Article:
50 Years Later
by RPHSPMN

Trip Type: Paddling Canoe
Entry Date: 09/03/2020
Entry & Exit Point: Sawbill Lake (EP 38)
Number of Days: 5
Group Size: 4
Day 2 of 5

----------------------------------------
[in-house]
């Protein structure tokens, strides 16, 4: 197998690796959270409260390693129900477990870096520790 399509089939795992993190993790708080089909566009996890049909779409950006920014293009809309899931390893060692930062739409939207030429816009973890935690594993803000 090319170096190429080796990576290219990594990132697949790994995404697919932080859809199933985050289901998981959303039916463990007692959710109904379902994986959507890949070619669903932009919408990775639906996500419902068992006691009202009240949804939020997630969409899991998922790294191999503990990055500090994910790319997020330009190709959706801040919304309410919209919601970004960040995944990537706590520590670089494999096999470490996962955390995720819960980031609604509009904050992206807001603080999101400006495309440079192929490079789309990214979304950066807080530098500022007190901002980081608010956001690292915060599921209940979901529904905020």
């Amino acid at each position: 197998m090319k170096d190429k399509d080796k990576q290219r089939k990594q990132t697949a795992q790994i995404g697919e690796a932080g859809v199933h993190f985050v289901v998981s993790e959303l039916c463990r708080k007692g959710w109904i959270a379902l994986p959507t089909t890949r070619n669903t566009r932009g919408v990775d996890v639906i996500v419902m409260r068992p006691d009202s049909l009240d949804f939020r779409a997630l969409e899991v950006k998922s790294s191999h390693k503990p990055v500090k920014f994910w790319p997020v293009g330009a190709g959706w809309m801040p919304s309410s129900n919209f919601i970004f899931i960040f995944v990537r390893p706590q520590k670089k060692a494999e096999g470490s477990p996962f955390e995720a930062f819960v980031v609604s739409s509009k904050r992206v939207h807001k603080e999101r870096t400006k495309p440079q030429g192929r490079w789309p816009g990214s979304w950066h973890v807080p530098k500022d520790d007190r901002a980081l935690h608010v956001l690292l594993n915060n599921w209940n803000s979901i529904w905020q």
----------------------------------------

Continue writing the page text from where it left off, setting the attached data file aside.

Friday, September 04, 2020 The cold front that blew in Thursday had passed and we awoke to a much quieter world. Instead of the low roar of wind through spruce, fir and pine, the warm water and cold air had combined to bathe the site in light fog, moisturizing everything lightly. That first morning breakfast of bacon and eggs and steaming coffee tasted much better than the same thing at home. We discussed the goal for the day. My sons-in-law advocated to make it clear to Cherokee. I didn't have the heart to tell them that my old body did not want to go that far, plus I remembered the Sitka Lake portgage into Cherokee and just how much fun that was even 50 years ago. So we settled on the goal of Weird Lake and hoped the single campsite would be open. The sun shown beautifully as the breeze built up again from the northwest. A pair of loons, without musical fanfare came within just a few feet of the lead canoe as we left the camp. 230 rods for our first longer portage into Kelly seemed even longer. Kelly was a nice change, As the breezes swirled over the hills and trees, we made great time. Took the 65 rod portage into Jack and immediately came upon our first beaver dam. I had forgotten how easy crossing them had been 50 years ago with old, heavy aluminum craft, but with the new lightweight canoes without ribs for support...well, more unloading and reloading. The passage through Jack was accompanied by a bald eagle (uncommon half a century ago) and a cow moose and yearling calf calmly watched us pass and then ambled to shore as we cruised through the last wide bay of Jack. The short 12 rod portage found us by the Temperance River's early fall flow through the rocks between lake...always good to hear the symphony of water over rock. Another beaver dam immediately faced us...but with some clever maneuvering and additional unloading and reloading we discovered the campsite just a few yards above. On the map it appeared to be on the west side of the lake, but it was on the opposite point. The fireplace was in the wide open area, but as the afternoon faded, so did the wind. Despite a lidless latrine and a somewhat divided campsite, we settled in for our second evening. I am a restless sleeper when it comes to sleeping on the ground in a narrow mummy bag…but the benefits were soon to be gained. The distinct and familiar loon laughter and cries slowly faded and in the middle of the night I awoke to a sound that had been very unlikely to have been heard here in 1970. Three, then four, possibly more timber wolves joined the chorus to the waning moon. What an incredibly haunting sound, a song of a lonely place, yet so very, very wild and so very, very much a message of “welcome to our world.” It made the trip, so far.